Transforming growth factor-β (TGF-β) is known to regulate chondrocyte proliferation and hypertrophic differentiation in embryonic bone cultures by a perichondrium dependent mechanism. To begin to determine which factors in the perichondrium mediate the effects of TGF-β, we studied the effect of Insulin-like Growth Factor-1 (IGF-I) and Fibroblast Growth Factors-2 and -18 (FGF2, FGF18) on metatarsal organ cultures. An increase in chondrocyte proliferation and hypertrophic differentiation was observed after treatment with IGF-I. A similar effect was seen after the perichondrium was stripped from the metatarsals suggesting IGF-I acts directly on the chondrocytes. Treatment with FGF-2 or FGF-18 resulted in a decrease in bone elongation as well as hypertrophic differentiation. Treatment also resulted in a decrease in BrdU incorporation into chondrocytes and an increase in BrdU incorporation in perichondrial cells, similar to what is seen after treatment with TGF-β1. A similar effect was seen with FGF2 after the perichondrium was stripped suggesting that, unlike TGF-β, FGF2 acts directly on chondrocytes to regulate proliferation and hypertrophic differentiation. To test the hypothesis that TGF-β regulates IGF or FGF signaling, activation of the receptors was characterized after treatment with TGF-β. Activation was measured as the level of tyrosine phosphorylation on the receptor. Treatment with TGF-β for 24 h did not alter the level of IGFR-I tyrosine phosphorylation. In contrast, treatment with TGF-β resulted in and increase in tyrosine phosphorylation on FGFR3 without alterations in total FGFR3 levels. TGF-β also stimulated expression of FGF18 mRNA in the cultures and the effects of TGF-β on metatarsal development were blocked or partially blocked by pretreatment with FGF signaling inhibitors. The results suggest a model in which FGF through FGFR3 mediates some of the effects of TGF-β on embryonic bone formation.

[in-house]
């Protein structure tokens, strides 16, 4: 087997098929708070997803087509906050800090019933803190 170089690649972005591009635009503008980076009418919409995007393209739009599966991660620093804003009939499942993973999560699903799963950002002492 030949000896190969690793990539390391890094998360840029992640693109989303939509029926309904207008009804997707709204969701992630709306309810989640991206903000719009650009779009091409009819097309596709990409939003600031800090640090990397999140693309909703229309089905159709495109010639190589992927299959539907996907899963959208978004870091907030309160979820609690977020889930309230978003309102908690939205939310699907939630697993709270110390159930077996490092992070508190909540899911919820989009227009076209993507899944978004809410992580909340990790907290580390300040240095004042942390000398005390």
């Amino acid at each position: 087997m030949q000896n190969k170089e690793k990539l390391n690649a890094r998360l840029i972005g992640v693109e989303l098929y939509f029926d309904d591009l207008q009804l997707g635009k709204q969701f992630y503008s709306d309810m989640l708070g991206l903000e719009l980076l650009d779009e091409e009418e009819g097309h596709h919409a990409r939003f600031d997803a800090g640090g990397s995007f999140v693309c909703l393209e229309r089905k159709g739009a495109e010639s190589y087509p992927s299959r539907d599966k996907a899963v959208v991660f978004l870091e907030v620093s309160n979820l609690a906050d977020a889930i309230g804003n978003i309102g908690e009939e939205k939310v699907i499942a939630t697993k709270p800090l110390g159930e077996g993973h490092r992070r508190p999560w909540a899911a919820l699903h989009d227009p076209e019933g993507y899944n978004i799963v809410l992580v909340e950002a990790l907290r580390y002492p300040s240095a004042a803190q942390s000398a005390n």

|Original language||English (US)|
|Number of pages||15|
|Journal||Mechanisms of Development|
|State||Published - Apr 2005|
- Endochondral bone
ASJC Scopus subject areas
- Developmental Biology